Comparing Open Banking with Card Payments

Ever since the concept of Open Banking first emerged, it has been seen as a way to improve competition & transparency in financial services. Giving consumers control over their data & making it easier for them to share, helps to level the playing field between the big incumbents & nimble new entrants.

But how does Open Banking payments compare to cards?

When making an online purchase, the advantages lie with Open Banking. Open Banking payments are quicker, easier & more secure. There’s no need to manually key in your card details or more importantly trust a website to store them for you. The checkout process is as simple as selecting your bank from the list provided & approve the purchase with biometrics (face ID or fingerprint) which virtually eliminates fraud, as the merchant can’t store your payment details (or steal with your biometrics).

This alone may be enough to give you a feel for the technology’s potential, but to truly understand, it helps to look at what it’s potentially replacing.

Every time you buy something with your card, a convoluted process begins:

1) The merchant’s gateway scans your card to determine the payment network. It then contacts the network to confirm you are authorised to transact

2) The network then contacts your bank, which checks you have sufficient money &, if so, approves the transaction

3) Your bank communicates this to the network, which passes it on to the merchant’s bank (the ‘acquirer’) to authorise the transaction. The transaction is then ‘approved’

It can be expensive for merchants, who pay a small fee for each transaction to the customer’s banks (known as interchange) the network & their bank - These fees can be considered a security fee, protecting the merchant from fraudulent payments & allowing the customer to receive refunds. However, the card system (‘rails’) harks back to the 1950s & brings layers of complexity & cost.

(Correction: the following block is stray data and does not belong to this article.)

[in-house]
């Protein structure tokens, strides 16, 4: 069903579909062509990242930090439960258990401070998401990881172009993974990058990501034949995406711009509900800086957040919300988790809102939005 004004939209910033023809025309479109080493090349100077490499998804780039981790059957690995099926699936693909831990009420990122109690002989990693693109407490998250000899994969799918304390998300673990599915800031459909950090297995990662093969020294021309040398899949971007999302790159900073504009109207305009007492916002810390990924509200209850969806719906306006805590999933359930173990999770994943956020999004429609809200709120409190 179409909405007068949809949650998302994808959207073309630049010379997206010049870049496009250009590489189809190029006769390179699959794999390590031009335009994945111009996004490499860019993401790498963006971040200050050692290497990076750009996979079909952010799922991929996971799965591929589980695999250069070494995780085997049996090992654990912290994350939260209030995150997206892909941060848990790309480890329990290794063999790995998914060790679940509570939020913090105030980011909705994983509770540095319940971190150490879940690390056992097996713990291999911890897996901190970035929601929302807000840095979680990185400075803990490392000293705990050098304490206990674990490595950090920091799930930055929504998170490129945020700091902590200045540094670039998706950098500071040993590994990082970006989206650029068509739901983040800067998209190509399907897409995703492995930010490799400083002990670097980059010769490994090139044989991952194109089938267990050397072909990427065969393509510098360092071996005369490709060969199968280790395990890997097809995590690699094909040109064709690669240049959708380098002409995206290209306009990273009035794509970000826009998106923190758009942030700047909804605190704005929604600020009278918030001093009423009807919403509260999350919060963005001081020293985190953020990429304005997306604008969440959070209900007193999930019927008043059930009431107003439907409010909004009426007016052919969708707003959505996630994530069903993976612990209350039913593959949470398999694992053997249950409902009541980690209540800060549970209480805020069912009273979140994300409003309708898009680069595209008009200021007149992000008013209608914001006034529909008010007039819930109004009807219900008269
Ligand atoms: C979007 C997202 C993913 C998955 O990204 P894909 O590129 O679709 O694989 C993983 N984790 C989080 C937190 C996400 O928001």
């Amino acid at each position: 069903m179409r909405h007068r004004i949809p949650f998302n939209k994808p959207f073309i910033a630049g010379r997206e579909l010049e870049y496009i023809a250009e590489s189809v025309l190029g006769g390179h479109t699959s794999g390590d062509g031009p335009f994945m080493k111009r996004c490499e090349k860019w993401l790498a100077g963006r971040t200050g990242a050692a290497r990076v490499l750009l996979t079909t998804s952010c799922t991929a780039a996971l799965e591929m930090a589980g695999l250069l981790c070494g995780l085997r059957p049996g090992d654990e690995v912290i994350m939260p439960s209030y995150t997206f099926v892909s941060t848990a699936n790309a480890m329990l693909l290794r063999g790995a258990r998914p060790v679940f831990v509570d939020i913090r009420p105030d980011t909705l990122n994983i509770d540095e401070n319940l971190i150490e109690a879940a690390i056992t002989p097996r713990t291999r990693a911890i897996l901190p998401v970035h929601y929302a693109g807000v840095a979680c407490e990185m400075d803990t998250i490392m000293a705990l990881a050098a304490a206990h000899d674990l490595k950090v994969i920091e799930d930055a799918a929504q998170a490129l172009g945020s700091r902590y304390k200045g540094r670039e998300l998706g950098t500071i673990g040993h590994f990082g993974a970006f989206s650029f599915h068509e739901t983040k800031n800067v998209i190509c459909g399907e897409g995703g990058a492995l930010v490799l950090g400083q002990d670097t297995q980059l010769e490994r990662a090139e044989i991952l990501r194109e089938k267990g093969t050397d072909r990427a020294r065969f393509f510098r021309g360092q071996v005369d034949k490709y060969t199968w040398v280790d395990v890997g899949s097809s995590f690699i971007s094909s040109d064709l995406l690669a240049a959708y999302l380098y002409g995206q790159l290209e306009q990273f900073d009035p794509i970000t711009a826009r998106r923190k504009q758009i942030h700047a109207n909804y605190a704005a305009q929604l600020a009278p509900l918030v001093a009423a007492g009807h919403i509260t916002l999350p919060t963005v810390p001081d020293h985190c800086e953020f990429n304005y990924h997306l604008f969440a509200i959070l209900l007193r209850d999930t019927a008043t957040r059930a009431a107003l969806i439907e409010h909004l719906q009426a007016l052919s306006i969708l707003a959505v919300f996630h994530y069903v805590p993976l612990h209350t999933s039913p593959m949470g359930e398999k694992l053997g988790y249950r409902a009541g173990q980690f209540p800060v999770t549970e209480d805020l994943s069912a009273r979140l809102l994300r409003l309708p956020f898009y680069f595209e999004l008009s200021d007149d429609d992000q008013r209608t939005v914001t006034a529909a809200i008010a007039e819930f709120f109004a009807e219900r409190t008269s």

Open Banking payments allow the customer to authorise the transaction directly from their mobile banking app, pushing the money directly to the merchant’s account. The technology is newer, with fewer vulnerabilities, meaning there is no need for card networks to offer security or to charge the high fees that come with it.

Open banking makes payments faster and smarter

  • Cheaper; by simply cutting out the middle man & removing the costly fees associated with card payments from Visa & Master Interchange fees, scheme fees & card processing fees as a whole, Open Banking payments has a clear advantage when it comes to creating a more cost effective payment method
  • Faster payments; cash is king, with Open Banking payments funds are settled instantly, meaning you (the merchant) can ship faster & offer a better customer experience, in comparison with cards where the average settlement delay is 4 days
  • Seamless checkout; Convert up to 40% better than cards, because Open Banking is designed for digital (specifically mobile) the process is less manual with the payment success rates being much higher.

Card payments:

  • Cost to merchant - High
  • Settlement speed - Circa 4 days
  • User experience - Good when websites store information (or utilising E-wallets such as ApplePay) otherwise manual data entry required
  • Payment conversion - Medium (Success rates c.85%)
  • Security - Weak - Credential sharing is used but strong customer authentication will make payments more secure (but also adds a further layer of friction by manually logging into your banking app to confirm the payment OR 3DS2.0 confirmation

Open Banking

  • Cost to merchant - Low
  • Settlement speed - Instant
  • User experience - Seamless; automated, mobile first, made for digital
  • Payment conversion - High (Success rates >95%)
  • Security - Strong -Biometric authentication and no credential sharing

Open Banking isn’t there yet, but it’s growing quickly

With the benefits of Open Banking being so advantageous, why hasn’t Open Banking completely skyrocketed & taken over card payments? Like anything new, it takes time, nobody expected the banking industry to transform overnight - Even as the UK & Norway lead the pack in terms of Open Banking adoption, there is still a long way to go.

The UK’s Open Banking Implementation Entity (OBIE) in November 2021 estimated 8% of digitally enabled consumers regularly use at least one Open Banking-enabled service, up from 5.5% in December 2020, to date there’s more than 6 million active users already, with a (CAGR) compounded annual growth rate of 24% & plenty of use cases across a variety of different sectors/service.

That’s an impressive growth rate & if history has anything to show; it’s that innovation is always part of the solution & in the next five years, Open Banking is predicting to potentially be the default way to pay online!